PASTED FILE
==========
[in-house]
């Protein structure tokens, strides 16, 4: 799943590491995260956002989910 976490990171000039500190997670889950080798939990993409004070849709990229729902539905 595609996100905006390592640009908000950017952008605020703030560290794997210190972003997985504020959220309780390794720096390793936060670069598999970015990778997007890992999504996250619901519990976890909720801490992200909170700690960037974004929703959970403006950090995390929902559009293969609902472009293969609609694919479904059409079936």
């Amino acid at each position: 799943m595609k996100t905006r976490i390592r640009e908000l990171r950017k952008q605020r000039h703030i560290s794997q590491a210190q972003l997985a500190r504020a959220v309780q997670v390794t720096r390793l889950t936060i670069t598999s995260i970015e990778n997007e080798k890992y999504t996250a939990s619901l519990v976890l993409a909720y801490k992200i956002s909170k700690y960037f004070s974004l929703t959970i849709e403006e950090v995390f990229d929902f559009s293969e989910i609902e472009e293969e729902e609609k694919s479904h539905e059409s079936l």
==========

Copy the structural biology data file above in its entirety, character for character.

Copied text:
[in-house]
């Protein structure tokens, strides 16, 4: 799943590491995260956002989910 976490990171000039500190997670889950080798939990993409004070849709990229729902539905 595609996100905006390592640009908000950017952008605020703030560290794997210190972003997985504020959220309780390794720096390793936060670069598999970015990778997007890992999504996250619901519990976890909720801490992200909170700690960037974004929703959970403006950090995390929902559009293969609902472009293969609609694919479904059409079936």
């Amino acid at each position: 799943m595609k996100t905006r976490i390592r640009e908000l990171r950017k952008q605020r000039h703030i560290s794997q590491a210190q972003l997985a500190r504020a959220v309780q997670v390794t720096r390793l889950t936060i670069t598999s995260i970015e990778n997007e080798k890992y999504t996250a939990s619901l519990v976890l993409a909720y801490k992200i956002s909170k700690y960037f004070s974004l929703t959970i849709e403006e950090v995390f990229d929902f559009s293969e989910i609902e472009e293969e729902e609609k694919s479904h539905e059409s079936l």